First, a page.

Their choice: doing both, actually, with their Cat Person spending 118 minutes to relay its narrative. In comes a Harrison Ford obsession for Robert, packaged with the telling revelation that he considers a Belgian bootleg of Working Girl to be the height of cinema sophistication. Margot becomes an anthropology major with a worshipped professor (Isabella Rossellini, Marcel the Shell with Shoes On) studying ants — and the college student's roommate is now the feminist subreddit-moderating Taylor (Geraldine Viswanathan, Miracle Workers), still with firmly blunt thoughts on dealing with Robert's rebuffed behaviour. In wanders a lost dog in front of their dorm, too, plus imagined sessions with a therapist (Fred Melamed, Barry) who constantly verbalises the movie's subtext, an asexual ex and a Marilyn Monroe-aping singing stint. And, in drops a third act that swings big, even for a film that wants to be a thriller, a black comedy, a cautionary tale and then a horror flick all at once.
Rossellini, Davis and Melamed lend presence more than anything else, but casting remains crucial to Cat Person's quest to recreate the sensations that swelled and swirled around the feature's source material six years back. As it incited conversation, debate, devotion and memes, Roupenian's story was an in-her-shoes read — and Jones' starring performance evokes the same reaction. With the rising Locke & Key talent playing savvy yet naive and interested yet cautious, it's easy to understand the emotions, joys, doubts and fears that cycle through Margot. Pivotally, it's easy to dive into Margot and Robert's projections, too, as Jones and Braun keeping bob towards and away from each other in a purposefully anti-chemistry match. Whether it goes smoothly, horrifically, embarrassing and something in-between, what's dating if not two people filtering their own thoughts and feelings through one another? And how often is ambiguity and clashing perceptions the outcome, as well as the realisation that what we want from and spot in the person we're seeing differs from their peek into and desires for us?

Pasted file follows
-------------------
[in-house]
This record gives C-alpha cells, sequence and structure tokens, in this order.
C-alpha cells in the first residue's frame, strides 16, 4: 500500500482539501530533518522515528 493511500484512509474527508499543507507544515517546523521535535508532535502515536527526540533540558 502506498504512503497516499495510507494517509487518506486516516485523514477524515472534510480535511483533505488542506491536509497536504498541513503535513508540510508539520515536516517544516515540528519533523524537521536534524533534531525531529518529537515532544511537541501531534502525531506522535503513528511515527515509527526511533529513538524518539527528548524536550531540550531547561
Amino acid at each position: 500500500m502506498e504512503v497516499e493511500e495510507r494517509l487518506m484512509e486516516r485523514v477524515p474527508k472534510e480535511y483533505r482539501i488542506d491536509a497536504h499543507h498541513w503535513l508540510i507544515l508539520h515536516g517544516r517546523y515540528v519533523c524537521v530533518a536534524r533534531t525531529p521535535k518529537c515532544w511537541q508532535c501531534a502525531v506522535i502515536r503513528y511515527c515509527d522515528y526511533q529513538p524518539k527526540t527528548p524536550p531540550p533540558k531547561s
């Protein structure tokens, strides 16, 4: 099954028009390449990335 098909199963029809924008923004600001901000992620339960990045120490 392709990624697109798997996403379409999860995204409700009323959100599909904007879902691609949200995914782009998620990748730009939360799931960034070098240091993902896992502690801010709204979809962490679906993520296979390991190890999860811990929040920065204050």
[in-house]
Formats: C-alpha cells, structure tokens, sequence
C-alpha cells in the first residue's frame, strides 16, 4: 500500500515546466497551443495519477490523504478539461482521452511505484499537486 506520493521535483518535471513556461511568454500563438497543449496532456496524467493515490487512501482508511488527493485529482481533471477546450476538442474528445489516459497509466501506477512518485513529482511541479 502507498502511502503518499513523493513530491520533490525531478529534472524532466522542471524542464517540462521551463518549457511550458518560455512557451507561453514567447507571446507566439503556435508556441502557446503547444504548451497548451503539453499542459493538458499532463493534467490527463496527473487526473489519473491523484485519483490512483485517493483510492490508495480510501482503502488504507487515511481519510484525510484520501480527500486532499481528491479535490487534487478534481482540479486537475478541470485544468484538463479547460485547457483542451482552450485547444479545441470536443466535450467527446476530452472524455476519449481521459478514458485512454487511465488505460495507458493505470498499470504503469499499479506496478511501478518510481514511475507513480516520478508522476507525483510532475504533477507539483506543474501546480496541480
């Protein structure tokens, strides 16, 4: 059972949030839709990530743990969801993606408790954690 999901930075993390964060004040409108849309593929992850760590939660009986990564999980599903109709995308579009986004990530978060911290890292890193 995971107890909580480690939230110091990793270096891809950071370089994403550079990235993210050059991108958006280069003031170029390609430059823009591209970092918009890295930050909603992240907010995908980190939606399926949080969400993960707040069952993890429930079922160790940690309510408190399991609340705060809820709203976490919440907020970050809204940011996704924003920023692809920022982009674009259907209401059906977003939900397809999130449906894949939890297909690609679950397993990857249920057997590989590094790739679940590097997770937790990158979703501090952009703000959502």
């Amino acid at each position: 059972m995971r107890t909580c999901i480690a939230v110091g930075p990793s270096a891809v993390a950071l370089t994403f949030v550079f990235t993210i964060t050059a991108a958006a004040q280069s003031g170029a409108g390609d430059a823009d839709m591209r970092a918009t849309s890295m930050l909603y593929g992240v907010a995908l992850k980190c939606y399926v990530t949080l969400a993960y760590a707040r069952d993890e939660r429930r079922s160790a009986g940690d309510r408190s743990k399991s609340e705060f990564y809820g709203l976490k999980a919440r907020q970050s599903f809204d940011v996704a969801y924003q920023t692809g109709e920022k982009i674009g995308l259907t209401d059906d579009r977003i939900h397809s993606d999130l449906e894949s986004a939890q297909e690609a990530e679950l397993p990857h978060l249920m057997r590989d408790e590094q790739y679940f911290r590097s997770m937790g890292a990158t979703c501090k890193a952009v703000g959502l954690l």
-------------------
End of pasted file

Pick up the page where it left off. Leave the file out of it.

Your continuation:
As Cat Person takes this on-screen journey, it's guilty of doing what everyone desperately wants in a relationship but never gets: explaining everything. Accordingly, not every new inclusion works, especially when new characters largely spout metaphors or imaginings just state the obvious. That said, there's ambition in this tensely shot (by Manfuel Billeter, The Gilded Age) and edited (by Jacob Craycroft, Pachinko) film's additions and expansions to the text. Most beats, tonal shifts, sidesteps into neatness and descents into horror help flesh out an examination of ill-advised choices, clumsy hookups, jarring perspectives, and life's ever-present dangers and uncertainties — and relatably at that. Fogel tackled much the same as a director on The Flight Attendant; Promising Young Woman sprang from Saltburn's Emerald Fennell instead, but consider it another influence upon this intriguing rollercoaster ride of a movie.